As a preliminary matter, we note that the substantive law applicable to this action, which involves an alleged tort committed aboard a ship sailing in navigable waters, is the general maritime law, the rules of which are developed by the federal courts. Kermarec v. Compagnie Generale Transatlantique, 358 U.S. 625, 628, 79 S.Ct. 406, 408, 3 L.Ed.2d 550, 553 (1959); Kornberg v. Carnival Cruise Lines, Inc., 741 F.2d 1332, 1334 (11th Cir.1984), cert. denied, 470 U.S. 1004, 105 S.Ct. 1357, 84 L.Ed.2d 379 (1985); see U.S. Const. art. III, Sec. 2, cl. 1; 28 U.S.C. Sec. 1333 (1983). The same principles would have governed the outcome of this case had it remained in the state court in which it originally was brought,1 or had the parties invoked the district court's original maritime jurisdiction, rather than alleging diversity of citizenship as the jurisdictional basis for the suit. Kermarec, 358 U.S. at 628, 79 S.Ct. at 408, 3 L.Ed.2d at 553.
Keefe contends that we are constrained by Rule 52(a), Fed.R.Civ.P., to restrict the scope of our review of the district court's finding of negligence, setting it aside only if clearly erroneous. The rule protects findings of fact made by a district court in any case tried without a jury. In this circuit, whether a party was negligent constitutes a question of fact. Gassman v. United States, 768 F.2d 1263, 1266 (11th Cir.1985); Hercules, Inc. v. Stevens Shipping Co., 765 F.2d 1069, 1073 (11th Cir.1985); see Doe v. United States, 718 F.2d 1039, 1042 (11th Cir.1983) ("Foreseeability is a question of fact."). Nonetheless, BCL urges us to review de novo the district court's finding, because negligence is an ultimate fact. See Alabama Power Co. v. Local Union No. 1333, Laborers' Intern. Union of North America, 734 F.2d 1464, 1468 (11th Cir.1984) (reviewing court may independently determine ultimate facts). The Supreme Court's interpretation of rule 52(a) compels us to reject BCL's request. According to the Court,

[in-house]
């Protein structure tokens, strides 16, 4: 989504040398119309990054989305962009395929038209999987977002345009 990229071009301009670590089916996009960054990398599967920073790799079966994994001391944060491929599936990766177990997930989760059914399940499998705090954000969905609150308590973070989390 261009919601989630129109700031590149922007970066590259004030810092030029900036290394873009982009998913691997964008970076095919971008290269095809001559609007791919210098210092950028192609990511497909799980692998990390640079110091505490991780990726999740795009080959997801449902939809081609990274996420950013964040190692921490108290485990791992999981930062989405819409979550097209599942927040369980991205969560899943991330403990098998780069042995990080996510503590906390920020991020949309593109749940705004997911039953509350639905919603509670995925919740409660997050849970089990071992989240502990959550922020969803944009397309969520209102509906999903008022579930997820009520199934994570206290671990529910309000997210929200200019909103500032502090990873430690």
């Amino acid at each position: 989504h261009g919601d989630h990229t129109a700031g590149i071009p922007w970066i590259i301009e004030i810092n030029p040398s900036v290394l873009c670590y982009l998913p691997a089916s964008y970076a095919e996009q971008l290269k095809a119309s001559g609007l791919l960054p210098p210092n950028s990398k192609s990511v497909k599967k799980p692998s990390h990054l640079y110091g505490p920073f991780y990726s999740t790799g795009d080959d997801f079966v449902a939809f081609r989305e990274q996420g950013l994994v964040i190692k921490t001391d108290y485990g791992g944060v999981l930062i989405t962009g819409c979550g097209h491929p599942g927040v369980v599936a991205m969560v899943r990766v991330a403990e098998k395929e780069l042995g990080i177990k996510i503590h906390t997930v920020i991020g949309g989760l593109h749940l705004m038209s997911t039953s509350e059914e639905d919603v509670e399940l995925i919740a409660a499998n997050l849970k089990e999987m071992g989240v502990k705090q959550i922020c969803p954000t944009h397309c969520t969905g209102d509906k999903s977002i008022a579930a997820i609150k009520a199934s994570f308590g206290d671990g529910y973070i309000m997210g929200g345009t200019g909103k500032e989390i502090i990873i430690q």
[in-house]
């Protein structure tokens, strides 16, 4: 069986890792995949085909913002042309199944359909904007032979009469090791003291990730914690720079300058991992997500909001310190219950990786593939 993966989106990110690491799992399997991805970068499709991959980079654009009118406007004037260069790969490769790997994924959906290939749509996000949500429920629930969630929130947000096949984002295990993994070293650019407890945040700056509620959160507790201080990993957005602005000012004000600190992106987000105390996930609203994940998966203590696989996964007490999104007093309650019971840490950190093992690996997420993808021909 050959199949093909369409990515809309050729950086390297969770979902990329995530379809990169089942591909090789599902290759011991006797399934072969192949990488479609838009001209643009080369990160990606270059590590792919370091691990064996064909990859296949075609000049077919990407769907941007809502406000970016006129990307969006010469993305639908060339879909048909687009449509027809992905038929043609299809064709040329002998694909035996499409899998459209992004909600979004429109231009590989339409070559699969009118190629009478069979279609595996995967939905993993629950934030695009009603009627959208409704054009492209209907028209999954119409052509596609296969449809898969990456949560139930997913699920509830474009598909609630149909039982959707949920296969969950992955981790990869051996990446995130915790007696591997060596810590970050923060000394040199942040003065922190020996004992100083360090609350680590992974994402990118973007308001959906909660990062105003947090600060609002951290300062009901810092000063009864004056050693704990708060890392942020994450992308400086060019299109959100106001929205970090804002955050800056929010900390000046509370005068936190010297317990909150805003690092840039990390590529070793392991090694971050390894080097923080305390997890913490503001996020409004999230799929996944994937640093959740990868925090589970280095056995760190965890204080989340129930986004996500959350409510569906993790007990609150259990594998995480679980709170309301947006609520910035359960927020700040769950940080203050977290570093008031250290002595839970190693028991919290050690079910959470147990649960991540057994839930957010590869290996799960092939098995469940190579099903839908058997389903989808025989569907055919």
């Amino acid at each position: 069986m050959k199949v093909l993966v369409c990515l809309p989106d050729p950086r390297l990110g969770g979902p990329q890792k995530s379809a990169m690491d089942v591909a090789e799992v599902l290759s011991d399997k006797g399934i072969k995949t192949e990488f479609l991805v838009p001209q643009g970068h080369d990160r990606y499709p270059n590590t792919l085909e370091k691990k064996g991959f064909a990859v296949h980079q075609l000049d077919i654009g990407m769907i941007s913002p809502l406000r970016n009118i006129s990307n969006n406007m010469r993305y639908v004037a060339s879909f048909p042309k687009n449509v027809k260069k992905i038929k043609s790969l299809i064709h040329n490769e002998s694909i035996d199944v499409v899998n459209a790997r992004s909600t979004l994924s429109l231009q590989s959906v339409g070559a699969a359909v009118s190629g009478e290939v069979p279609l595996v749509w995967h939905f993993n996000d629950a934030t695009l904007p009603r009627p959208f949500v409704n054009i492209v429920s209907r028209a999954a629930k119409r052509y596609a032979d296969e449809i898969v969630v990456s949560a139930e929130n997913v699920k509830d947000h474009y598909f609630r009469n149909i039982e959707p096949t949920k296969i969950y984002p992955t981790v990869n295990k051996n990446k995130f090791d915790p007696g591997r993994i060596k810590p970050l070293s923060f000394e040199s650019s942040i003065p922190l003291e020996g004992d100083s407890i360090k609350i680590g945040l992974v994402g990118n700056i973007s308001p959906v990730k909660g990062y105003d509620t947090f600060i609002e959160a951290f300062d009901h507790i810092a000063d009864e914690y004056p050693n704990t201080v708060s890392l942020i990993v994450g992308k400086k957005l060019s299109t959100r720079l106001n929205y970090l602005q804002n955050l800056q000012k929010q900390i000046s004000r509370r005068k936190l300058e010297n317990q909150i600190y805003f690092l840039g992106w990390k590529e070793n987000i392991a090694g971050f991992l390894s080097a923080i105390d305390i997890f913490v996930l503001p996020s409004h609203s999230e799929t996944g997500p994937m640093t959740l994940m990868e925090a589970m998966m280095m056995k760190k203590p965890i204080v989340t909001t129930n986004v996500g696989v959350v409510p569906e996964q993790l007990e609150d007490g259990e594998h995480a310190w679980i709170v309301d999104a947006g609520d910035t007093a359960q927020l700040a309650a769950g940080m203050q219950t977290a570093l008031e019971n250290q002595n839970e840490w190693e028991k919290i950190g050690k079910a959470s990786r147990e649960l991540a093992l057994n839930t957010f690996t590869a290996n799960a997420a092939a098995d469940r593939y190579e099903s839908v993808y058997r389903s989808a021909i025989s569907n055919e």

Rule 52(a) broadly requires that findings of fact not be set aside unless clearly erroneous. It does not make exceptions or purport to exclude certain categories of factual findings from the obligation of a court of appeals to accept a district court's findings unless clearly erroneous. It does not divide facts into categories; in particular, it does not divide findings of fact into those that deal with "ultimate" and those that deal with "subsidiary" facts.
Pullman-Standard v. Swint, 456 U.S. 273, 287, 102 S.Ct. 1781, 1789, 72 L.Ed.2d 66, 78-79 (1982); see Doe, 718 F.2d at 1042. Therefore, we apply the clearly erroneous standard to the district court's finding of negligence. But we must first ascertain, as a legal matter, the correct standard of care against which a shipowner's conduct must be measured. See Complaint of Paducah Towing Co., 692 F.2d 412, 422 (6th Cir.1982). In determining the appropriate standard of care, we are free to review the district court's conclusion. Id.; Daley v. United States, 792 F.2d 1081, 1085 (11th Cir.1986); see Hercules, 765 F.2d at 1074.
We begin our analysis by consulting Kermarec, 358 U.S. at 632, 79 S.Ct. at 410, 3 L.Ed.2d at 555, in which the Supreme Court, expounding on maritime law, held "that the owner of a ship in navigable waters owes to all who are on board for purposes not inimical to his legitimate interests the duty of exercising reasonable care under the circumstances of each case." (Footnote omitted.) In refusing to relax the standard of care owed by a shipowner to a social guest who had boarded the vessel to visit a member of the crew, the Court declined to introduce into admiralty law the common law concepts of status--licensee and invitee--long used to define a landowner's duty. However, the Court did not discard status concepts from the law of maritime torts, carefully qualifying its holding with the observation that in admiralty "the meaningful categories are quite different." Id. at 632 n. 9, 79 S.Ct. at 410, n. 9, 3 L.Ed.2d at 555, n. 9. Thus, Kermarec left open the question whether the shipowner's duty of reasonable care in all the circumstances--instead of a more exacting standard--would be applicable in passenger cases as well.